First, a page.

Instead, they spend their time performing the minutiae of combat downtime. At one of the larger American encampments, I talked to a 21-year-old named Bryan as he cleaned the components of a 1942 grenade thrower. He portrayed an armor, the man tasked with “taking care of the guns,” which his own grandfather did in the war. “My friends think I’m a little crazy but this is really important,” Bryan said. “We need to preserve history from being erased.” Considering World War II is one of the planet’s most obsessively studied historical periods, I wasn’t sure what he meant, but he wouldn’t elaborate.

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I found out during a chat with a Vietnam veteran named Paul, who was in Bryan’s unit. “Doing this, you learn what’s not in the books, the little details but also the stories of the people who lost,” he said. “I also do Civil War re-enactments, and it’s so sad how some people want to erase that history.” This concern, in precisely this phrasing—“erasing history”—was something I’d hear several more times over the weekend, despite the fact that the Confederate flag is likely not as historical as it defenders insist.

Matt, a German re-enactor. Credit: Jason Andrew

Re-enactors were universally friendly, particularly the ones portraying Germans, who were eager to tackle assumptions about their choice of dress. “I know it’s a fragile topic, but the fighting force was separate from the politics, the people who committed the atrocities,” said Matt, a 19-year-old I approached at golden hour as he played cards with a few friends next to a truck flying a Kriegsmarine flag (“The atrocities,” like “erasing history,” proved a memetic phrase.)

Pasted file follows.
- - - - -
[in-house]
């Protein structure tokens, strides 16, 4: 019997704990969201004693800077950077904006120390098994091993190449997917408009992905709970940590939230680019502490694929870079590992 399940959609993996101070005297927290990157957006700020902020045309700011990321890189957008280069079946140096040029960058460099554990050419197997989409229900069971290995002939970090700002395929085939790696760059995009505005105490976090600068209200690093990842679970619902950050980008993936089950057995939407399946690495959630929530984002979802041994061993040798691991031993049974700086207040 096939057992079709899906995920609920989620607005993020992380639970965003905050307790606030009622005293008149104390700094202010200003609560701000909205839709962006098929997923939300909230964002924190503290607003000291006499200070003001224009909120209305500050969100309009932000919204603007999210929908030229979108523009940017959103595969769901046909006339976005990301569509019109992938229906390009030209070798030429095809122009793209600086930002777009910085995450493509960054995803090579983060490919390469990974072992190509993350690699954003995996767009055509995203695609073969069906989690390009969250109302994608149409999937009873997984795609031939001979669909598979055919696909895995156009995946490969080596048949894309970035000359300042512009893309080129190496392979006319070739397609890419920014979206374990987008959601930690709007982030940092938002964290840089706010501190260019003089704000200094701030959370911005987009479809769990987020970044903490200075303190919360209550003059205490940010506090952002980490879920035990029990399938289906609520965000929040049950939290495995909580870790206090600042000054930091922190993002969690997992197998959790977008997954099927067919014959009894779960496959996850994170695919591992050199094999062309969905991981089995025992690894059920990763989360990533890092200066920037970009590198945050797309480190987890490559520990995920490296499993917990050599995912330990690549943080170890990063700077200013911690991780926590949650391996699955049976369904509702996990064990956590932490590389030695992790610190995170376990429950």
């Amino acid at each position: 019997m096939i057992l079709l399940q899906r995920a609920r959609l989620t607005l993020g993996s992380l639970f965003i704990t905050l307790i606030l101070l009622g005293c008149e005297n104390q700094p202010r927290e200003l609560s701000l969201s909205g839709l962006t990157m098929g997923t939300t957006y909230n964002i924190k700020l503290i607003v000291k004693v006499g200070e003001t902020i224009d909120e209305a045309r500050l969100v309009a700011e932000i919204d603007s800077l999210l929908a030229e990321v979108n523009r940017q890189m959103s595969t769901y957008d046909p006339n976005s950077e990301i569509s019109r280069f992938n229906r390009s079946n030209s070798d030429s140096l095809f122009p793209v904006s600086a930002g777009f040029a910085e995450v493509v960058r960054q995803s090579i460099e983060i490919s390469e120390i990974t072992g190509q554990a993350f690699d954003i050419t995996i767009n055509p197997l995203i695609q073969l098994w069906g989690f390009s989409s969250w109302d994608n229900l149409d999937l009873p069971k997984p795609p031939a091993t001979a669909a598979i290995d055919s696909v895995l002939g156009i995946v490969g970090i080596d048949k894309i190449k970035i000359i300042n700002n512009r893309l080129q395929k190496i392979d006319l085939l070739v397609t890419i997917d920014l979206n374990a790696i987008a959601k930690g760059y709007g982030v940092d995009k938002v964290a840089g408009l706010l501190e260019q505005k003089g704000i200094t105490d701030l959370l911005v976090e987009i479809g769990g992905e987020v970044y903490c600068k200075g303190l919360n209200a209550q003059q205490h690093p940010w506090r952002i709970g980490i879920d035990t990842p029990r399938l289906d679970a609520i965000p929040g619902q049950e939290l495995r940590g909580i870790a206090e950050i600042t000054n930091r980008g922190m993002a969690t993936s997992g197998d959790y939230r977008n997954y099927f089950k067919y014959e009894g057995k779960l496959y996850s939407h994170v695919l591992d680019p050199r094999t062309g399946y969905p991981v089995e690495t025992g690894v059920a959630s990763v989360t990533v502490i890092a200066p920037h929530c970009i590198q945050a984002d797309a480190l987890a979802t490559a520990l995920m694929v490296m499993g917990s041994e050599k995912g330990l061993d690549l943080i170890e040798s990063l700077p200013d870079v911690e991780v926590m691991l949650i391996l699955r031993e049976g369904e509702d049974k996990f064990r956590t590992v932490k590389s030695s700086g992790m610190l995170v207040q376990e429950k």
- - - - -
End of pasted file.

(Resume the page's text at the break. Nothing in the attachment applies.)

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Matt was sort of right: The Nuremberg Trials cleared the Wermacht, which was made up largely of conscripted Germans, of overall criminal activity. But that was mostly a practical concern, since it would have been hard to prosecute individually millions of foot soldiers. Accordingly, historians have since dismissed that finding to argue instead that Wermacht troops were just as responsible for genocide as the Party.

No one besides Matt’s family and re-enacting friends knows about his hobby, he said. “I can tell you that the first thing I’ll have to do when I come home from this is go on Facebook and untag a bunch of photos. People don’t understand that just because you wear this uniform doesn’t mean you believe what they believed.” He told me he wants to be a police officer and knows that if photos of him dressed like a Nazi become public, he’ll never be able to pursue his dream.